Financial Regulation: An issue ripe for listening
Why should we talk about financial regulation? It may seem to be a technocratic process that most of us can safely ignore. It also requires real learning and effort to have an educated discussion about banks, broker-dealers, and asset managers and how the government oversees their operations and business.
Moreover, differing views about regulating financial institutions and markets often stem from differing views on fundamental issues of political and economic philosophy. Questions of whether markets or political decision making do a better job of allocating resources and whether self-interest or disinterested expertise leads to better financial decisions lie at the heart of many regulatory debates. The combination of complexity and deep philosophical division make it hard for non-specialists to participate in the discussion.
But the issues are so important that everyone’s participation is essential. Financial regulation affects the rates we pay on credit cards, automobile loans and home mortgages, the way we save for educational expenses, retirement, and rainy days, and ultimately economic growth and job creation. It matters to every one of us.
My starting assumption is that the decentralized decisions of individuals trying to provide for themselves and their families are imperfect—sometimes disastrously so—but still on average better than centralized decisions made by government agencies. Others begin from the assumption that markets fail frequently and in ways that systematically disadvantage the less affluent and sophisticated, making government intervention a normatively and practically effective strategy. Can people coming from these different places listen to one another constructively?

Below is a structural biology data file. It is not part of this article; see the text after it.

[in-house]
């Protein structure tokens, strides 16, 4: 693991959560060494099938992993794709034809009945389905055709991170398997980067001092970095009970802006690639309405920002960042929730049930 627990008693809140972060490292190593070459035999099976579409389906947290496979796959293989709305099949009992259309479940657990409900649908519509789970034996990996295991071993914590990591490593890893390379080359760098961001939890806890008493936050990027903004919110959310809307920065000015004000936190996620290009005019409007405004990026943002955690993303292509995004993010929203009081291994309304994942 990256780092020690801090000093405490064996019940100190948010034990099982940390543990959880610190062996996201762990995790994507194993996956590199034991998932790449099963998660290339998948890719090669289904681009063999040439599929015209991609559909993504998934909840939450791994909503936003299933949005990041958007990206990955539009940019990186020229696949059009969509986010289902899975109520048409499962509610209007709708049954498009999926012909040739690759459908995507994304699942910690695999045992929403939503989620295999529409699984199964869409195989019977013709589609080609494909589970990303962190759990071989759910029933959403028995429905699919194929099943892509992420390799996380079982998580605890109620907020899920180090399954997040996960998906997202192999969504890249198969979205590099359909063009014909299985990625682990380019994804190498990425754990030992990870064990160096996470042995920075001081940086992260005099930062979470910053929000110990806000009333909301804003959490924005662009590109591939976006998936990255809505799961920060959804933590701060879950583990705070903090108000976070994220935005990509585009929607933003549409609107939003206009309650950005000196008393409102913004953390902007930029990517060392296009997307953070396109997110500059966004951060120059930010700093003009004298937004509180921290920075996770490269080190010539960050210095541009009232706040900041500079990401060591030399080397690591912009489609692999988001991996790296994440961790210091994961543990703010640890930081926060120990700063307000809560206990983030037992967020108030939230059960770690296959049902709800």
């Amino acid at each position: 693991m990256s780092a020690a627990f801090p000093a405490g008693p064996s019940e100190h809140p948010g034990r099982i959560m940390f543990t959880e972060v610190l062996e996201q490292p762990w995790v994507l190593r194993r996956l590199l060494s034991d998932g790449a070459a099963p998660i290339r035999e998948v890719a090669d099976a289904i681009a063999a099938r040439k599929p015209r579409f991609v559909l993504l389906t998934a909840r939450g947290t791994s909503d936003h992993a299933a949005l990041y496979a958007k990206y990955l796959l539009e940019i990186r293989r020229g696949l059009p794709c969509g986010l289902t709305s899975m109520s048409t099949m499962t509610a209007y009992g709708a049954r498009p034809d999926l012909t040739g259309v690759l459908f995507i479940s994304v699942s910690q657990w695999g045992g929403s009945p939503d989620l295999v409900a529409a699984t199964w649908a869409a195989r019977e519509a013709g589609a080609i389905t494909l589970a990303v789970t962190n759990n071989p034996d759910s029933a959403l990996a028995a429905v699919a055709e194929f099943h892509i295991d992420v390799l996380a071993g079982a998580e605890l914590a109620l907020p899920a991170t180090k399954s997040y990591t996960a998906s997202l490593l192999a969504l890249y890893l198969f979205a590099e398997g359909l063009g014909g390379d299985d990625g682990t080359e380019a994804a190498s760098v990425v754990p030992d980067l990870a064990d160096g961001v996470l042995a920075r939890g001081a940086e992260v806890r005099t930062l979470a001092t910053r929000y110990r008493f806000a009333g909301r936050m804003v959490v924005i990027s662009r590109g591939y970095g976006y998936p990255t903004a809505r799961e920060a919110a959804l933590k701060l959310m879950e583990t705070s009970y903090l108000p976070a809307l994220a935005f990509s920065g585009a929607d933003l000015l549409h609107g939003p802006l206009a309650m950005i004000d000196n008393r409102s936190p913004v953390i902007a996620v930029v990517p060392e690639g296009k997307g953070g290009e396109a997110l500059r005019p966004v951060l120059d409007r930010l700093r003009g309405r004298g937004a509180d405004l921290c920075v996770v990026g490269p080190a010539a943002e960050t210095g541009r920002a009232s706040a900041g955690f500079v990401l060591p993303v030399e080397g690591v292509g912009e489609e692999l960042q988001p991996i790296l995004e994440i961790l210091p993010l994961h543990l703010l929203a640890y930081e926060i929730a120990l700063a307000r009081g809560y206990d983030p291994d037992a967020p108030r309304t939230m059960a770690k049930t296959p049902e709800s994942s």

The critical starting point is to recognize that each shares the goal of making people, particularly the least sophisticated and politically connected, better off. Regulatory skeptics like me should concede that there is a serious and important concern that too little intervention will systematically disadvantage small savers and investors. Regulatory proponents should be willing to consider the possibility that well-meaning rules will have unintended consequences that may harm the very people they are intended to help. Both sides should recognize that the other’s concerns stem from a coherent and good-faith account of the way the world works, even if they don’t share it. Arguments premised on the notion that those who disagree have a hidden agenda are a decision not to listen.
Going from the general to the specific, it would be useful to focus on the relative, rather than absolute, need for regulation of different activities and institutions. What problems are most worthy of government intervention and which are least worthy? For example, I think we could get widespread agreement that a broker lying to a customer about a product she is selling is a bigger problem than a broker requiring customers to agree to arbitrate disputes rather than litigating them. Some believe both practices should be the subject of government prohibition; others believe only the first should be; a few would argue that even the first can be left to the discipline of a competitive market. But it is hard to argue that the second practice should be regulated while the first shouldn’t. Although we will disagree on where we draw the line between government intervention and non-intervention, it is still useful to array the problems on a scale from most to least serious. We might even discover that those generally skeptical of regulation and those generally in favor of it have a much larger area of consensus, both about what should be regulated and what shouldn’t be, than they may have assumed.
Paul Mahoney, Dean of University of Virginia School of Law